Century Arms C93 Rifle


Roller-delayed blowback (often called “roller-lock”) rifles radiate an aura of cool that defies logic and better judgement. It’s the reason why guys shell out more than $2,000 for a 9x19mm MP5 pistol clone that has all the practicality of a $400 MAC-10 pistol—it’s heavy, difficult to aim, and better with the addition of a buttstock. Sadly, to me, the MP5 has always been the coolest thing since sliced bread.

I say sadly because I’m far too pragmatic to purchase a pistol-caliber carbine for the great deal of cash modern clones go for—or the even greater deal of cash H&K-built carbines demand. Compared to carbines chambered in intermediate cartridges, 9x19mm models suffer from shorter range, less effective terminal ballistics, and pricy magazines.

Nonetheless, I needed to get my Navy SEALS “tacti-cool” fix while simultaneously satiating my pragmatic side. Thankfully, there is an inexpensive solution thanks to the Century Arms C93.

The C93 features a 16.25-inch barrel and traditional HK-style polymer furniture.
The C93 features a 16.25-inch barrel and traditional HK-style polymer furniture.

First, an important point. What is a roller-delayed blowback firearm? Basically, the breech is locked by two little wheels, or rollers, that protrude from the bolt. These protrusions fit two small cutouts in the chamber that cannot move under extreme pressure, and lock the bolt in place. Once internal pressure drops from escaping gases leaving the muzzle, the amount of rearward force is reduced sufficiently to allow the rollers to recede into the bolt body, thus unlocking the action.

Based on the Heckler & Koch HK33, the C93 is a roller-lock semiautomatic carbine chambered in 5.56mm. It feeds from aluminum, polymer, or steel-bodied box-type magazines in 100-, 40-, 30-, 25-, or 20-round varieties, and ships with one 40-round aluminum mag. As with most H&K roller-delayed designs, the C93 doesn’t hold the bolt open automatically when the rifle is empty. It’s not a deal breaker, but something to keep in mind.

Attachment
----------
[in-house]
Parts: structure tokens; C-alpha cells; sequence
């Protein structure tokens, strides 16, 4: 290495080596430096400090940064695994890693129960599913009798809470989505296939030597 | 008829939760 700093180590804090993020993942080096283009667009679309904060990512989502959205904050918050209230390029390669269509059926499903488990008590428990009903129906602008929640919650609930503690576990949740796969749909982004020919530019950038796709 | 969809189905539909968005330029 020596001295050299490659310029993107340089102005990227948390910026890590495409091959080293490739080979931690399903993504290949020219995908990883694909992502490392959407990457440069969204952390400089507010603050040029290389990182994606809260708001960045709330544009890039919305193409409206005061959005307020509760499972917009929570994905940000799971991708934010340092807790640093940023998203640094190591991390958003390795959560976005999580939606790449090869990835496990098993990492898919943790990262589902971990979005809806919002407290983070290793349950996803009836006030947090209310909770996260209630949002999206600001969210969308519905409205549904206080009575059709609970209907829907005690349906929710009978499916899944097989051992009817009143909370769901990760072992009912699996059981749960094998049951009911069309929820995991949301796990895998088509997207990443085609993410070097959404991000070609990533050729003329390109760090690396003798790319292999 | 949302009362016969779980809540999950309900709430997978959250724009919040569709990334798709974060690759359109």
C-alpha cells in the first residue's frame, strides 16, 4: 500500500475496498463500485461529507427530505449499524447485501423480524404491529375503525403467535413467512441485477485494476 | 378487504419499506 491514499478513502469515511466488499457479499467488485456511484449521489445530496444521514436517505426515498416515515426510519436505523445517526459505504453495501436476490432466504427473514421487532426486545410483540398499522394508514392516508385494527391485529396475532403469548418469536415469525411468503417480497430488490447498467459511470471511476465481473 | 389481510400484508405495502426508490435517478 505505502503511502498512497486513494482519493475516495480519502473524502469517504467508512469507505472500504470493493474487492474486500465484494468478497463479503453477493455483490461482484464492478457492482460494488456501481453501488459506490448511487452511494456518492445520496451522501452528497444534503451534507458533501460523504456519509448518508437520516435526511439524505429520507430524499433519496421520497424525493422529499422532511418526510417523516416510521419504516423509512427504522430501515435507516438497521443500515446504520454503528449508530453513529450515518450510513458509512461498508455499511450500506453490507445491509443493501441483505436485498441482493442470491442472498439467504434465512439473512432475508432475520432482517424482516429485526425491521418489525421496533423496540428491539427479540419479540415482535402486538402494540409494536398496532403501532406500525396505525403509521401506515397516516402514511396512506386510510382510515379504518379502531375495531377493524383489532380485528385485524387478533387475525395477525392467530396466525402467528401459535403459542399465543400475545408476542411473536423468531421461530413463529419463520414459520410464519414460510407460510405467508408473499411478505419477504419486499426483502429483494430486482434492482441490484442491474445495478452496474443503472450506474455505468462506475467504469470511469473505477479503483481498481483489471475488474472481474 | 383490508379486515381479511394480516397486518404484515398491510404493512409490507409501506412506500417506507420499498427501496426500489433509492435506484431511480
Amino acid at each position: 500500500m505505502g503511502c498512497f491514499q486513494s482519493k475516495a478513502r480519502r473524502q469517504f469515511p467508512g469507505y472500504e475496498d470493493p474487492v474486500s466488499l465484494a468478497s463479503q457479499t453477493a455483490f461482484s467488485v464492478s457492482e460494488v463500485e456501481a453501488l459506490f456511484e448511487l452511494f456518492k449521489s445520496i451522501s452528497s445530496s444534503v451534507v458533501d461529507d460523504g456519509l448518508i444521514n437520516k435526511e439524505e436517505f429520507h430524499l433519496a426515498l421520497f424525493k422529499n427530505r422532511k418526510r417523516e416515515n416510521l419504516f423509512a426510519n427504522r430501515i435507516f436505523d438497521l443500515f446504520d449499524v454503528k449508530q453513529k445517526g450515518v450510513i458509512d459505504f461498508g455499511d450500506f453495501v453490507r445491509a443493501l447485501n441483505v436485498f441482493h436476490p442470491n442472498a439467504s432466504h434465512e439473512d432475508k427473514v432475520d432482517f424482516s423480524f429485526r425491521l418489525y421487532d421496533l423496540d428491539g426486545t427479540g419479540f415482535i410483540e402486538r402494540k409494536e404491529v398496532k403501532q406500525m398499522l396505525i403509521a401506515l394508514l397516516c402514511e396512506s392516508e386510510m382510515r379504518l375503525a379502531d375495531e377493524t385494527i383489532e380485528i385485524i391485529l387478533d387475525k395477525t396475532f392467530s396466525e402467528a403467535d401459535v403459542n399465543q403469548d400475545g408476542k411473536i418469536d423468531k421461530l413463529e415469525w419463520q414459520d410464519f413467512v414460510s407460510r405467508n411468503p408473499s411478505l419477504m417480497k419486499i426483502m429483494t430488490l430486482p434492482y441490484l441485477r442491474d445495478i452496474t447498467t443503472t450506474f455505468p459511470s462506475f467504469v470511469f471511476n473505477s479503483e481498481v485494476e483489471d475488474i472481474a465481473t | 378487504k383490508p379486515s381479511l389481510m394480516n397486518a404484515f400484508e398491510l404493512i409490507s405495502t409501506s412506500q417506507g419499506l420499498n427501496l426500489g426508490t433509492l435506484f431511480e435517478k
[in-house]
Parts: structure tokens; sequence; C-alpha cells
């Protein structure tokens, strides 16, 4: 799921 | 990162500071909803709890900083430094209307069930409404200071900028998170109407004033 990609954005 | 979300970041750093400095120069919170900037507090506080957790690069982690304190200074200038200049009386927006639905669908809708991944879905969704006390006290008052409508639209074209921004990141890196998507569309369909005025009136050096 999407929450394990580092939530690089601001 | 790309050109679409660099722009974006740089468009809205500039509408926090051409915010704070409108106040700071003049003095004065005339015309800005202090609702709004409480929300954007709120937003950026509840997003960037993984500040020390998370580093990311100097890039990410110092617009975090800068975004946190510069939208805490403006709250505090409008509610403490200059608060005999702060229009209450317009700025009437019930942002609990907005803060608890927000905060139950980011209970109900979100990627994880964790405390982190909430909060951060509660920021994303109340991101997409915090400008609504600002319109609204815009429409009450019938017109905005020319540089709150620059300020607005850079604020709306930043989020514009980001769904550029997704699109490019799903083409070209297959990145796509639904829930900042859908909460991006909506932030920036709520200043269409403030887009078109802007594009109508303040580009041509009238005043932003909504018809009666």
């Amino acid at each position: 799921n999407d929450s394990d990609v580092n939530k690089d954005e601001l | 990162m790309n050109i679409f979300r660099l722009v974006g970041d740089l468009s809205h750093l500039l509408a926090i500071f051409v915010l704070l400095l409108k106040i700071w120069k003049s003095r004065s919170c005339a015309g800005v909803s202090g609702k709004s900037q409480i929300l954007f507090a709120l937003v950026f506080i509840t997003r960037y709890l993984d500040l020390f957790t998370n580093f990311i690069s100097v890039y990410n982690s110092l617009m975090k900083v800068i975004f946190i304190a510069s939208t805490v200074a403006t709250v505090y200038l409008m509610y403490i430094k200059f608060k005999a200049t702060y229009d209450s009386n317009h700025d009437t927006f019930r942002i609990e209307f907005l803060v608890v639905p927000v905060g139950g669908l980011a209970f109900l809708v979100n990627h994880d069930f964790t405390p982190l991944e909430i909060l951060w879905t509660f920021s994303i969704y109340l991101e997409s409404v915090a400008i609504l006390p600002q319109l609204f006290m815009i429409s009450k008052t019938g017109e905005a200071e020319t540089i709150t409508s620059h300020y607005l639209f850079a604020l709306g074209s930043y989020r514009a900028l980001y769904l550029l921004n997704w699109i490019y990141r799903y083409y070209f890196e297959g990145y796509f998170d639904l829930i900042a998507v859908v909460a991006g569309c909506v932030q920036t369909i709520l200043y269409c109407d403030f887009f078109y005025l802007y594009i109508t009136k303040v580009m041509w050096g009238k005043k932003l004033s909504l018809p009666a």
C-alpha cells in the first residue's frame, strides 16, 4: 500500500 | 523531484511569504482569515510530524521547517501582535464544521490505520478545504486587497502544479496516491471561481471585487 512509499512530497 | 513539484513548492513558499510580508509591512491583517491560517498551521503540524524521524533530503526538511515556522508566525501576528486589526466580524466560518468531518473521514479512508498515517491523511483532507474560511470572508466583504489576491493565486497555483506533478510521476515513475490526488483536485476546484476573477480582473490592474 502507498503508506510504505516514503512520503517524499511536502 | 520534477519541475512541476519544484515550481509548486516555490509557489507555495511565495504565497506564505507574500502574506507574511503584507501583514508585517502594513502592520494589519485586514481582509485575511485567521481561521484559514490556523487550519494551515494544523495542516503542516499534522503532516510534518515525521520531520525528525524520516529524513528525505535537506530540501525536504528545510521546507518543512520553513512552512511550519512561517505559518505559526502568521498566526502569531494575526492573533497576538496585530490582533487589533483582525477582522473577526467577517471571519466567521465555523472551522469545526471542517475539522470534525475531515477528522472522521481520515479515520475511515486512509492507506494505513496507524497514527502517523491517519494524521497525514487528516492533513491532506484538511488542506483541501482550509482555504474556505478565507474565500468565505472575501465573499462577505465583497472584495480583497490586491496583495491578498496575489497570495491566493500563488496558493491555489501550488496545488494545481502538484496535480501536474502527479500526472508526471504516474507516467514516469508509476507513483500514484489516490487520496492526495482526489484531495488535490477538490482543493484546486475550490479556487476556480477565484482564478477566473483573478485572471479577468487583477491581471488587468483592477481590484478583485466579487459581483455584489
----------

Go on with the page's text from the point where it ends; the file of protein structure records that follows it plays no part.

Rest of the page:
Magazines are available in a wide variety of capacities. Seen here is the 40-round aluminum mag that comes with the gun.
Magazines are available in a wide variety of capacities. Seen here is the 40-round aluminum mag that comes with the gun.

The C93’s receiver is built from a single piece of folded steel welded together along the bottom, forming a shell that holds the fire control system, bolt, carrier, and barrel trunnion. Like an AK, the barrel is pressed into a forward trunnion. Unlike an AK, that trunnion isn’t either bolted to or milled from the receiver, but rather welded to it. This is a very secure method of doing so, but unfortunately, makes it non user-serviceable to the vast majority of shooters. Again, not a deal breaker. Most shooters will be content with the installed 16.25-inch barrel (with a 1:9 twist) that will offer everything they want from the gun without venturing into NFA territory.

Above the barrel are the iconic HK-style iron sights: a hooded post up front and a diopter drum at the rear. If that second part sounds confusing, you’re not alone. While immensely popular with gunmakers like SIG Sauer and Heckler & Koch, drum sights aren’t very common on other Western firearms. They consist of a canted hollow metal cylinder or drum, with holes drilled through it at various points each at a different height relative to the barrel. Each hole represents a different range setting assuming the lowest is zeroed properly. It’s effectively an adjustable A2 iron sight that somehow has four settings that can selected with a turn of the drum.

The C93's sights are also the typical HK-style post and drum.
The C93’s iron sights are the typical HK-style post and drum.